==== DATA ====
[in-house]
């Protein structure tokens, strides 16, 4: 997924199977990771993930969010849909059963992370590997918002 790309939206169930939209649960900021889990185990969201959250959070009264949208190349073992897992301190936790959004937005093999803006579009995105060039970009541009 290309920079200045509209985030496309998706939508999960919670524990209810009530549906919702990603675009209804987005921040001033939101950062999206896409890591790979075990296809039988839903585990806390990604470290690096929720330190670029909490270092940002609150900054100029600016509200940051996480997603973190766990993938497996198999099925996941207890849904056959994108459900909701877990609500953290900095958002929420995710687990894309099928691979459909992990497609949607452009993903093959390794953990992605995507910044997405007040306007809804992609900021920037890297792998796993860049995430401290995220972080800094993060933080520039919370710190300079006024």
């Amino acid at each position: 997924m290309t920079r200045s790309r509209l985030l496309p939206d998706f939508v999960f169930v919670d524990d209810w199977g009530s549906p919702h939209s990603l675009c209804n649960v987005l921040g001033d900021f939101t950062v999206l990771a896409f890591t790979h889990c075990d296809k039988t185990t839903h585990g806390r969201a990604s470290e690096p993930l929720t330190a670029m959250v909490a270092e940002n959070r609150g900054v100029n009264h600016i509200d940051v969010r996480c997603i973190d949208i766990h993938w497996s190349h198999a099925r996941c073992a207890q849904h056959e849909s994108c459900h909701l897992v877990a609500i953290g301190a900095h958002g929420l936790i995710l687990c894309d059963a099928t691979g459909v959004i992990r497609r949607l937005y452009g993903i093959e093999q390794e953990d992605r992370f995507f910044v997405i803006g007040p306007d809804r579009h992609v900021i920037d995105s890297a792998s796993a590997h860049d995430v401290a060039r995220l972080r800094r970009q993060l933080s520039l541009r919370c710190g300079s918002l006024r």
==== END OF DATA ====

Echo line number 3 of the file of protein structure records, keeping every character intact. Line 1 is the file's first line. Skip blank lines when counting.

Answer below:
């Amino acid at each position: 997924m290309t920079r200045s790309r509209l985030l496309p939206d998706f939508v999960f169930v919670d524990d209810w199977g009530s549906p919702h939209s990603l675009c209804n649960v987005l921040g001033d900021f939101t950062v999206l990771a896409f890591t790979h889990c075990d296809k039988t185990t839903h585990g806390r969201a990604s470290e690096p993930l929720t330190a670029m959250v909490a270092e940002n959070r609150g900054v100029n009264h600016i509200d940051v969010r996480c997603i973190d949208i766990h993938w497996s190349h198999a099925r996941c073992a207890q849904h056959e849909s994108c459900h909701l897992v877990a609500i953290g301190a900095h958002g929420l936790i995710l687990c894309d059963a099928t691979g459909v959004i992990r497609r949607l937005y452009g993903i093959e093999q390794e953990d992605r992370f995507f910044v997405i803006g007040p306007d809804r579009h992609v900021i920037d995105s890297a792998s796993a590997h860049d995430v401290a060039r995220l972080r800094r970009q993060l933080s520039l541009r919370c710190g300079s918002l006024r």